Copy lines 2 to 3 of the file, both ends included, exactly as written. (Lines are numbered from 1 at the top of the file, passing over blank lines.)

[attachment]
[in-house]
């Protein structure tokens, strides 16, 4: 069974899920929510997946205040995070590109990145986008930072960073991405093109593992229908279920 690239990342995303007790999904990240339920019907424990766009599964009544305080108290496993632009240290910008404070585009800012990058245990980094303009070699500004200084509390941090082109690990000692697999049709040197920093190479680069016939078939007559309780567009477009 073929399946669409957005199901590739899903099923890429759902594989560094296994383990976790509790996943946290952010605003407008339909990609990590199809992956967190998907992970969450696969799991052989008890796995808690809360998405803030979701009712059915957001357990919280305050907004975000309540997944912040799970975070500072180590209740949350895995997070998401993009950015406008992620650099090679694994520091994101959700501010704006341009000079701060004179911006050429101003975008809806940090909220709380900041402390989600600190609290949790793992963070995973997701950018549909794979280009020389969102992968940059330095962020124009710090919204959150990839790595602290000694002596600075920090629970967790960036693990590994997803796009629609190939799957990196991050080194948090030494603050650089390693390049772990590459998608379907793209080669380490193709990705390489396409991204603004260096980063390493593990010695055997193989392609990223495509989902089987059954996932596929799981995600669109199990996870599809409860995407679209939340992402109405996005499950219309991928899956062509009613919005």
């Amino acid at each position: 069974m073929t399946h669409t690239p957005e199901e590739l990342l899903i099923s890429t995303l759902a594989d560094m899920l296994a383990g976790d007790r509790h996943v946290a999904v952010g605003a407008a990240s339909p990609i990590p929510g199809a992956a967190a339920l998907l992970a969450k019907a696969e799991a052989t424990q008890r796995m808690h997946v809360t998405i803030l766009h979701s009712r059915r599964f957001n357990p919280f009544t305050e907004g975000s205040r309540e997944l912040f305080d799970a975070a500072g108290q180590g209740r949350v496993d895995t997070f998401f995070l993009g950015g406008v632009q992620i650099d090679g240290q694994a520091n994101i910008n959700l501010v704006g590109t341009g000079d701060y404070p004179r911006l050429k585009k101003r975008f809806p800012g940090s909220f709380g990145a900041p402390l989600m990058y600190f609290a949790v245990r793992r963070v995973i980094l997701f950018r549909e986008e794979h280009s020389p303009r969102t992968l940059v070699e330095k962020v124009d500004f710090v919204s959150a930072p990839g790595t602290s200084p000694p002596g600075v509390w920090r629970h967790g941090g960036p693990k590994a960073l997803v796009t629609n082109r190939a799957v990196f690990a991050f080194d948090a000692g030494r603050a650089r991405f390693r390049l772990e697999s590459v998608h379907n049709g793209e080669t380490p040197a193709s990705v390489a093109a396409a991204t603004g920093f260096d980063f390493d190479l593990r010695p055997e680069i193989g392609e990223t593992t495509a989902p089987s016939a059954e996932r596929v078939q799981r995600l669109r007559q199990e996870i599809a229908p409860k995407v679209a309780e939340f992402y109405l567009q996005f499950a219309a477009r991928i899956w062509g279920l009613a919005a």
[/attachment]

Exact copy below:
């Protein structure tokens, strides 16, 4: 069974899920929510997946205040995070590109990145986008930072960073991405093109593992229908279920 690239990342995303007790999904990240339920019907424990766009599964009544305080108290496993632009240290910008404070585009800012990058245990980094303009070699500004200084509390941090082109690990000692697999049709040197920093190479680069016939078939007559309780567009477009 073929399946669409957005199901590739899903099923890429759902594989560094296994383990976790509790996943946290952010605003407008339909990609990590199809992956967190998907992970969450696969799991052989008890796995808690809360998405803030979701009712059915957001357990919280305050907004975000309540997944912040799970975070500072180590209740949350895995997070998401993009950015406008992620650099090679694994520091994101959700501010704006341009000079701060004179911006050429101003975008809806940090909220709380900041402390989600600190609290949790793992963070995973997701950018549909794979280009020389969102992968940059330095962020124009710090919204959150990839790595602290000694002596600075920090629970967790960036693990590994997803796009629609190939799957990196991050080194948090030494603050650089390693390049772990590459998608379907793209080669380490193709990705390489396409991204603004260096980063390493593990010695055997193989392609990223495509989902089987059954996932596929799981995600669109199990996870599809409860995407679209939340992402109405996005499950219309991928899956062509009613919005």
């Amino acid at each position: 069974m073929t399946h669409t690239p957005e199901e590739l990342l899903i099923s890429t995303l759902a594989d560094m899920l296994a383990g976790d007790r509790h996943v946290a999904v952010g605003a407008a990240s339909p990609i990590p929510g199809a992956a967190a339920l998907l992970a969450k019907a696969e799991a052989t424990q008890r796995m808690h997946v809360t998405i803030l766009h979701s009712r059915r599964f957001n357990p919280f009544t305050e907004g975000s205040r309540e997944l912040f305080d799970a975070a500072g108290q180590g209740r949350v496993d895995t997070f998401f995070l993009g950015g406008v632009q992620i650099d090679g240290q694994a520091n994101i910008n959700l501010v704006g590109t341009g000079d701060y404070p004179r911006l050429k585009k101003r975008f809806p800012g940090s909220f709380g990145a900041p402390l989600m990058y600190f609290a949790v245990r793992r963070v995973i980094l997701f950018r549909e986008e794979h280009s020389p303009r969102t992968l940059v070699e330095k962020v124009d500004f710090v919204s959150a930072p990839g790595t602290s200084p000694p002596g600075v509390w920090r629970h967790g941090g960036p693990k590994a960073l997803v796009t629609n082109r190939a799957v990196f690990a991050f080194d948090a000692g030494r603050a650089r991405f390693r390049l772990e697999s590459v998608h379907n049709g793209e080669t380490p040197a193709s990705v390489a093109a396409a991204t603004g920093f260096d980063f390493d190479l593990r010695p055997e680069i193989g392609e990223t593992t495509a989902p089987s016939a059954e996932r596929v078939q799981r995600l669109r007559q199990e996870i599809a229908p409860k995407v679209a309780e939340f992402y109405l567009q996005f499950a219309a477009r991928i899956w062509g279920l009613a919005a």